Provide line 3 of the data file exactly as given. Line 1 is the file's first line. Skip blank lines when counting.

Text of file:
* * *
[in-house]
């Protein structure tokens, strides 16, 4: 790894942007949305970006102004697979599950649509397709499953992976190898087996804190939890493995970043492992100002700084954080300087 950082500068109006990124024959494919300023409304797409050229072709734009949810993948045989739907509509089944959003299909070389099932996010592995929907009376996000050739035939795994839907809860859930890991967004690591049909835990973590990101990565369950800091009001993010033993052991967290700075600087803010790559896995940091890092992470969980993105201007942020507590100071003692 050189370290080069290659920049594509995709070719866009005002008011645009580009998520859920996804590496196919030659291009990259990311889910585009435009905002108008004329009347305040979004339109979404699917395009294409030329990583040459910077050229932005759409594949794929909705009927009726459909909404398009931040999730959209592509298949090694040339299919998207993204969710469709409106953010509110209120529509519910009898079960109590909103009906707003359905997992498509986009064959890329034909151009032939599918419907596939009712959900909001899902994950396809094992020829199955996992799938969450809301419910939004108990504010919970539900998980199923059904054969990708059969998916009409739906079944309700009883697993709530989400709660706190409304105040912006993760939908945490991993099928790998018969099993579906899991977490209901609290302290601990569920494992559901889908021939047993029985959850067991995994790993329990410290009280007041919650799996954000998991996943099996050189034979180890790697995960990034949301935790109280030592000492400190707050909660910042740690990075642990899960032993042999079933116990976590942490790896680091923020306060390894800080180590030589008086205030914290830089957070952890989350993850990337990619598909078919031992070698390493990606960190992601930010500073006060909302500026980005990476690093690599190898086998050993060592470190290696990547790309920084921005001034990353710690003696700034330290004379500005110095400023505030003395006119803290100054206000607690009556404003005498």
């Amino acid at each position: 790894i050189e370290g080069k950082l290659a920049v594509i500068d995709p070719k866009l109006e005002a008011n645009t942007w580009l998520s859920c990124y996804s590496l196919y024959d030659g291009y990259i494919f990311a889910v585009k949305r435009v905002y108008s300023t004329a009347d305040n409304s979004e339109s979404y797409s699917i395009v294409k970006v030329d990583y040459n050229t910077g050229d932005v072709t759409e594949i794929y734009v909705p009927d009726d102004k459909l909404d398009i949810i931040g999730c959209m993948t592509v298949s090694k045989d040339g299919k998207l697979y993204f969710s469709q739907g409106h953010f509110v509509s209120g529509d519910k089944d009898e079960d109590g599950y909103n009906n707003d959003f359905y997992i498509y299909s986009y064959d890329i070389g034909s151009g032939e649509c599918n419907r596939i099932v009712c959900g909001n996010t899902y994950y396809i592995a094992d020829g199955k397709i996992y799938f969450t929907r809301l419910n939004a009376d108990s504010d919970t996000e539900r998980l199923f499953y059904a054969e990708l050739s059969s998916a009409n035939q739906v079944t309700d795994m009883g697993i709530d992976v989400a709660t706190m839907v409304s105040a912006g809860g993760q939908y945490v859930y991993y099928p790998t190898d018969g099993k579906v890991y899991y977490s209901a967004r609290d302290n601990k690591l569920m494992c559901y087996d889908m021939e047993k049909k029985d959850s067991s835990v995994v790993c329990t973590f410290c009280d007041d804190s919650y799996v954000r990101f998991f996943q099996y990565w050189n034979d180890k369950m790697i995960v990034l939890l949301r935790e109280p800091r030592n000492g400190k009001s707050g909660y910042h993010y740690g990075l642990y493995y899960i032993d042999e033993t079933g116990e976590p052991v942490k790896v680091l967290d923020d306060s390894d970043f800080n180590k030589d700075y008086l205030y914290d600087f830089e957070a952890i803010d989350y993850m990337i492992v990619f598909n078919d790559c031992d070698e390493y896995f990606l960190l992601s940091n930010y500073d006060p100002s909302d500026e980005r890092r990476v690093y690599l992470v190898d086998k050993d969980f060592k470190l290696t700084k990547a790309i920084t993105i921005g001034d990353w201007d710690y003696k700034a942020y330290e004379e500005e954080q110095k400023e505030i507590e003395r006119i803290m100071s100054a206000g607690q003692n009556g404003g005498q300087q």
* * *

């Amino acid at each position: 790894i050189e370290g080069k950082l290659a920049v594509i500068d995709p070719k866009l109006e005002a008011n645009t942007w580009l998520s859920c990124y996804s590496l196919y024959d030659g291009y990259i494919f990311a889910v585009k949305r435009v905002y108008s300023t004329a009347d305040n409304s979004e339109s979404y797409s699917i395009v294409k970006v030329d990583y040459n050229t910077g050229d932005v072709t759409e594949i794929y734009v909705p009927d009726d102004k459909l909404d398009i949810i931040g999730c959209m993948t592509v298949s090694k045989d040339g299919k998207l697979y993204f969710s469709q739907g409106h953010f509110v509509s209120g529509d519910k089944d009898e079960d109590g599950y909103n009906n707003d959003f359905y997992i498509y299909s986009y064959d890329i070389g034909s151009g032939e649509c599918n419907r596939i099932v009712c959900g909001n996010t899902y994950y396809i592995a094992d020829g199955k397709i996992y799938f969450t929907r809301l419910n939004a009376d108990s504010d919970t996000e539900r998980l199923f499953y059904a054969e990708l050739s059969s998916a009409n035939q739906v079944t309700d795994m009883g697993i709530d992976v989400a709660t706190m839907v409304s105040a912006g809860g993760q939908y945490v859930y991993y099928p790998t190898d018969g099993k579906v890991y899991y977490s209901a967004r609290d302290n601990k690591l569920m494992c559901y087996d889908m021939e047993k049909k029985d959850s067991s835990v995994v790993c329990t973590f410290c009280d007041d804190s919650y799996v954000r990101f998991f996943q099996y990565w050189n034979d180890k369950m790697i995960v990034l939890l949301r935790e109280p800091r030592n000492g400190k009001s707050g909660y910042h993010y740690g990075l642990y493995y899960i032993d042999e033993t079933g116990e976590p052991v942490k790896v680091l967290d923020d306060s390894d970043f800080n180590k030589d700075y008086l205030y914290d600087f830089e957070a952890i803010d989350y993850m990337i492992v990619f598909n078919d790559c031992d070698e390493y896995f990606l960190l992601s940091n930010y500073d006060p100002s909302d500026e980005r890092r990476v690093y690599l992470v190898d086998k050993d969980f060592k470190l290696t700084k990547a790309i920084t993105i921005g001034d990353w201007d710690y003696k700034a942020y330290e004379e500005e954080q110095k400023e505030i507590e003395r006119i803290m100071s100054a206000g607690q003692n009556g404003g005498q300087q």